You’ve probably heard that the iconic Tsukiji Fish Market will cease operations in October this year, and reopen as the Toyosu Fish Market. Here are the top tidbits regarding the relocation of this historic landmark in Tokyo.
When one market closes, another opens only slightly farther east …
… you know that old saying.
First, the Tsukiji Fish Market was slated to close its doors in November 2016. Then the move got pushed back. And back. And back some more. But the official word now is that it’s relocating from October 6 to open at the Toyosu waterfront district on October 11, 2018. Hopefully there aren’t any more pushbacks (if only for updating this article’s sake). Over 600 merchants will be moving.
With a Fall 2018 opening of the new Tokyo fish market venue, the move means that time is running out for those keen on seeing the live tuna auction and experiencing the market in its original state. The tuna auction will be open to visitors at the new site, but it’s unclear when, exactly—and we do know there will be glass barriers. It’s probably best to make your way to Tsukiji while you still can, if you want to see it in its old form. Check out our comprehensive Tsukiji guide for opening hours, closures and what to expect.
Where exactly will the Toyosu Fish Market be?
The new Toyosu Fish Market will be near Shijomae Station in Tokyo’s Koto Ward—about 2km east of Tsukiji’s current location. It will be housed in three snazzy, interconnected buildings—two for seafood and one for fruit and veg. Admission is free, and you’ll be able to watch auctions from dedicated viewing platforms. Meals can be had at the restaurants in the complex (many of them will be direct transplants from Tsukiji).
Word is the complex will be expanded to include more tourist-oriented stuff in the future, like a hotel and hot spring.
Relocating from Tsukiji to the Toyosu Fish Market costs a lot of clams
(Clams, fish market … get it? You got it.)
The expected cost of transplanting the wholesale market from Tsukiji to Toyosu is upwards of 600 billion yen (approx. 5.42 billion USD). This includes construction (fun fact: the new market will feature solar panels and a green rooftop), infrastructure (including a new expressway), land costs, and soil decontamination measures.
Wait, go back—what’s that about soil contamination?
The Toyosu site was formerly home to a gas production plant, and an early survey conducted by the Tokyo Metropolitan Government confirmed that the soil was, unfortunately, heavily contaminated. Extensive clean-up efforts seem to have sorted it out, but naturally, there’s been concern—especially from business operators—about food safety at the relocation site, and over 70% of Tsukiji wholesalers originally opposed the move.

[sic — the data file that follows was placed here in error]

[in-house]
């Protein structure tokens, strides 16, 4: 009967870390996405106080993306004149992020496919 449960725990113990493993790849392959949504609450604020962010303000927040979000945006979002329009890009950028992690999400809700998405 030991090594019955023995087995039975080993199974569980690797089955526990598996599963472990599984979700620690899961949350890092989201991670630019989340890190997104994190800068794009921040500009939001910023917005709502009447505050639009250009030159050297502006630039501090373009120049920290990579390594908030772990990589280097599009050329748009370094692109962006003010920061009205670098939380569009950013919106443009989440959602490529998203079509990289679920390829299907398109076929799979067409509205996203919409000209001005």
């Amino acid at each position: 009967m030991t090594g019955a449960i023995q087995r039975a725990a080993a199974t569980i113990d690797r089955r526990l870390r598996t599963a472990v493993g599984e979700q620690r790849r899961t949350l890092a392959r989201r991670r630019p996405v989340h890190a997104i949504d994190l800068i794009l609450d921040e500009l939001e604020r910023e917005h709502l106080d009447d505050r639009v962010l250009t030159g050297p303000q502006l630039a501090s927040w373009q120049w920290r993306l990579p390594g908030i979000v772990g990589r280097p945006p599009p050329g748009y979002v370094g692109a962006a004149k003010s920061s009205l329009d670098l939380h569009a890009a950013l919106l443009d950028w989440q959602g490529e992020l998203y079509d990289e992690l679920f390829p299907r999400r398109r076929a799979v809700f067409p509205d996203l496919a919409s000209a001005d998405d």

New Video: Mount Takao: Visiting Tokyo's Favorite Mountain
For a quick nature getaway, look no further than the nearby Mt. #Takao. It's under an hour from central #Tokyo and boasts scenic views, hiking trails and rich culture.
What will happen to the old Tsukiji Fish Market?
The Tsukiji Fish Market is closing for a few reasons: its facilities are old (it opened in 1935), and the current layout is inefficient. The government says this is hurting the market’s “image”, in addition to causing health and food safety concerns. Tsukiji attracts more than 40,000 visitors daily, so the latter concerns kind of make sense. The soaring temperatures of this summer highlighted the challenges, with the aircon units at Tsukiji unable to beat the heat.
But another big reason (and perhaps the main reason) for the move is that Tsukiji Market is currently sitting on prime real estate. There’s been all sorts of talk about having the site operate as a temporary bus terminal during the 2020 Tokyo Olympics, and then be redeveloped into a sports stadium and retail shops. There’ve also been rumblings about relocating the famous fish market back to Tsukiji by 2025, with an added food theme park. The state-of-the-art Toyosu facility would then become a distribution center.
Keep in mind, though, that no redevelopment plans have been 100% confirmed yet. We’ll update you when we know more.
The information in this post is subject to change.
This post was first published in April, 2016. Last updated in July, 2018.
Watch this next
New Video: Free and Cheap Things to Do in Shinjuku
Explore the best of Shinjuku without having to spend a fortune
Popular Posts From Tokyo Cheapo
Recommended hotels located nearby
Ariake, from ¥18,500
Kayabacho, Nihonbashi, from ¥7,800
Ginza, from ¥11,911
Ginza, Tsukiji, from US$85.00